Med School: Led by Mack Ivey, the Leibolt Chair of Premedical Sciences and lead faculty advisor in the premed program, along with Honors College advisor Monica Moore, this forum requires students to think critically about popular depictions of doctors in media, as a way to enter conversations that help parse out fantasy from reality. Such critical analysis will become the starting point for students to engage in self-reflection as they begin composing authentic responses to critical questions posed by med school admission committees. In addition, this forum will help med school applicants develop a deeper awareness of some of the most important issues facing medical doctors these days, such as the opioid crisis, the relationship between the American Medical Association and the U.S. government, the increasing elderly population, and the rise of corporate healthcare. Course objectives will include discovering and discussing authentic ways to present yourself to admission committees, understanding and implementing persuasive features of popular medical discourse and revising the medical school applications in a workshop-style format.
Olympics: This course presents an overview of international sport, in particular the Olympic movement. Led by recreation and sport management professor Steve Dittmore, who worked for 10 years in media relations for the Olympics movement, class discussions will center around the governance, policy, organization, marketing, symbolism and sociopolitical history of the Olympic Games. While the primary focus will not be on individual athletic accomplishments, the course will address individuals when appropriate. Topics will include Games structure and amateurism, the 1936 Berlin Games, Olympics during the Cold War, commercialism and bribery. Students will also discuss the future of the sporting event: as the IOC is considering sports such as breakdancing and lacrosse as potential future medal events at the Olympic Games, are the Games becoming too big? Why are cities no longer wanting to host the Olympics?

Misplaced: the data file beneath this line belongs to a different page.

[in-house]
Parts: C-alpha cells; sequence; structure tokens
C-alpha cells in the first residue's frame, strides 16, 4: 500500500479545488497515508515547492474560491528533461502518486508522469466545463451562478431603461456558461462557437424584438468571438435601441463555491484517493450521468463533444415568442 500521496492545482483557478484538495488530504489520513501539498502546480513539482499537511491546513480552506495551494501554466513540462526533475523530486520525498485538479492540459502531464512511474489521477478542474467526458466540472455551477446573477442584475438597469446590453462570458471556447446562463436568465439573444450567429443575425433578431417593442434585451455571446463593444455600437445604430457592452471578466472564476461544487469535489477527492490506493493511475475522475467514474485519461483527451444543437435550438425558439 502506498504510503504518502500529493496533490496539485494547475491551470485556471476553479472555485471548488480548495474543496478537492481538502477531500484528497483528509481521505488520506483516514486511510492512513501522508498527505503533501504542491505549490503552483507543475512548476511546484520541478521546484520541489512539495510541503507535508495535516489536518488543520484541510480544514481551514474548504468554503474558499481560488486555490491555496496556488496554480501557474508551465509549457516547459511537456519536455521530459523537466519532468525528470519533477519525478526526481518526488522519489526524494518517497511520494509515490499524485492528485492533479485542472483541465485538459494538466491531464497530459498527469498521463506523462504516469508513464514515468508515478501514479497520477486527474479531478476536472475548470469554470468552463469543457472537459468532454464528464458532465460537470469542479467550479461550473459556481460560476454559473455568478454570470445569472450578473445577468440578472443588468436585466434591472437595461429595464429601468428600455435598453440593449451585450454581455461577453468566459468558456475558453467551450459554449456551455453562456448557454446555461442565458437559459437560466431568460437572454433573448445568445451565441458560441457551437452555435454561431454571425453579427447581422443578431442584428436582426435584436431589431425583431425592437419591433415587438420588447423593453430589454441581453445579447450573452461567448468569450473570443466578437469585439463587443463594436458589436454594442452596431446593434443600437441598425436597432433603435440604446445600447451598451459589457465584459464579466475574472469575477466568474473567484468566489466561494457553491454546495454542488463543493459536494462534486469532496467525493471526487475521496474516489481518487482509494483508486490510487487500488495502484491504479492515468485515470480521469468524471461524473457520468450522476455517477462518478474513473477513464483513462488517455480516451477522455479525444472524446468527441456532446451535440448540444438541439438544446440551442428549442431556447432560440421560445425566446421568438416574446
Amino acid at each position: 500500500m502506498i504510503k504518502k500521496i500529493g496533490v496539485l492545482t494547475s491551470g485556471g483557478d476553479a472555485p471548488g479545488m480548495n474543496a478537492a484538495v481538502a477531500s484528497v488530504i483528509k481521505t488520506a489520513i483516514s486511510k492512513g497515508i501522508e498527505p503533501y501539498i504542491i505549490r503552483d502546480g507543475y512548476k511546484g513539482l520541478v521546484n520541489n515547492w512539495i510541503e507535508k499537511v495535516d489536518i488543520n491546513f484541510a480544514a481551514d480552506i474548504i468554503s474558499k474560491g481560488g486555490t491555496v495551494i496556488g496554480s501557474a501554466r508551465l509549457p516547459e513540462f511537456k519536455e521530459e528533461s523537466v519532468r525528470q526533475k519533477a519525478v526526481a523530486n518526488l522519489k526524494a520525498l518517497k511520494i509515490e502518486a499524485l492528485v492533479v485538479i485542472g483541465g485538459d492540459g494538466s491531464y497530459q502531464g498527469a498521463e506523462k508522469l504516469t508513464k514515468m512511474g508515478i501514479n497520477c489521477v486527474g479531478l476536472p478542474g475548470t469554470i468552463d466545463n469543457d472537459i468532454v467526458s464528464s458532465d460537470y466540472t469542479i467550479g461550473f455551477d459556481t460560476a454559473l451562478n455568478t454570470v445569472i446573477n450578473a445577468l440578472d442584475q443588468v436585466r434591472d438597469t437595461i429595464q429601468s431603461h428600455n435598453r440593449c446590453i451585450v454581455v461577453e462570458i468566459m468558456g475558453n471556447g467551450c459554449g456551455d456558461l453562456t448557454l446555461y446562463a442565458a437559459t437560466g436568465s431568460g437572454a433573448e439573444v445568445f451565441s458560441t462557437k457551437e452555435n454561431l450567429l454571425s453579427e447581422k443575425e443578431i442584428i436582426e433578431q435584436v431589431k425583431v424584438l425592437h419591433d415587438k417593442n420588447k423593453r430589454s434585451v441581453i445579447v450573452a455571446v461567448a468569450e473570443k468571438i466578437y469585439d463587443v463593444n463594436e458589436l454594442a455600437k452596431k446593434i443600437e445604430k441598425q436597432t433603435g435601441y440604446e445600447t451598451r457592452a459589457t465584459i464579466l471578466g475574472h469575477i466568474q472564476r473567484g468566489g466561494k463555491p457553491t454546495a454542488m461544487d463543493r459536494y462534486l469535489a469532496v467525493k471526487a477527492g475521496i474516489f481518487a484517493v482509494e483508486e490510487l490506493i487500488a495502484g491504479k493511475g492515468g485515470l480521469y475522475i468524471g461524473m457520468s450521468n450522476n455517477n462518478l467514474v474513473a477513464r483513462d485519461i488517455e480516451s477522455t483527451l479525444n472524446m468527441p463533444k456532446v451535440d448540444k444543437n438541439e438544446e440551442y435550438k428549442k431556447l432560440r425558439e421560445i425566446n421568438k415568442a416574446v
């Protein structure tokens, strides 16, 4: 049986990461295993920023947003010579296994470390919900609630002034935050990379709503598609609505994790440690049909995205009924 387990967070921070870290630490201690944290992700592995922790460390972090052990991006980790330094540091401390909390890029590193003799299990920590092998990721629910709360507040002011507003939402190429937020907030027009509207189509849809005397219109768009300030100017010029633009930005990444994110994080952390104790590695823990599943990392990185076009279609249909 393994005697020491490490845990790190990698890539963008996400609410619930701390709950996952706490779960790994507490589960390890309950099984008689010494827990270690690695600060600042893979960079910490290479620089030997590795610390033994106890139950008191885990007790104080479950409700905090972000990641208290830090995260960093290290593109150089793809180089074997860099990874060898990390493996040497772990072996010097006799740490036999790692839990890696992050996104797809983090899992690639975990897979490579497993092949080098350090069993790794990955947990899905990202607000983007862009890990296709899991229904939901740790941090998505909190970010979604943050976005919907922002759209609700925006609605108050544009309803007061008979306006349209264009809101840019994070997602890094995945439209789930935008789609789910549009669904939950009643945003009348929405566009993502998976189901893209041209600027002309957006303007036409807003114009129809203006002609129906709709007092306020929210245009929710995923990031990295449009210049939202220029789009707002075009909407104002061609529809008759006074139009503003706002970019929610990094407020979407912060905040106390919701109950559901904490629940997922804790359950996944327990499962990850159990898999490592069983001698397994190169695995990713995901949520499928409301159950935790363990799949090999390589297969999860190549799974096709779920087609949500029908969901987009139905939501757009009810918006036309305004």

Service: Honors College Associate Dean Jennie Popp, a former Peace Corps volunteer and codirector of the U of A Service Learning Initiative, and Katie Powell, an associate director for student success at the Honors College who contributes to service learning course development, will lead this course. The class will delve into what service really means, both for those doing the serving and for the communities being served. Course topics will include the privilege inherent in service, the leadership skills and potentially life-changing experiences gained through service work, and the connotations of the word "service" itself. This forum will meet once a week in the heart of the community —- the Pryor Center on the Fayetteville town square — to address a variety of viewpoints on the history of service, its strengths and its shortcomings. Additionally, community leaders and changers will meet with forum participants to discuss how they have defined service — in their work, their resources and their roles as individuals and community members. This course will culminate in a civic action plan to allow students to reflect on the course content, and how it impacts their own personal and professional goals and interests. This forum will allow students to explore, engage and enact what it means to serve.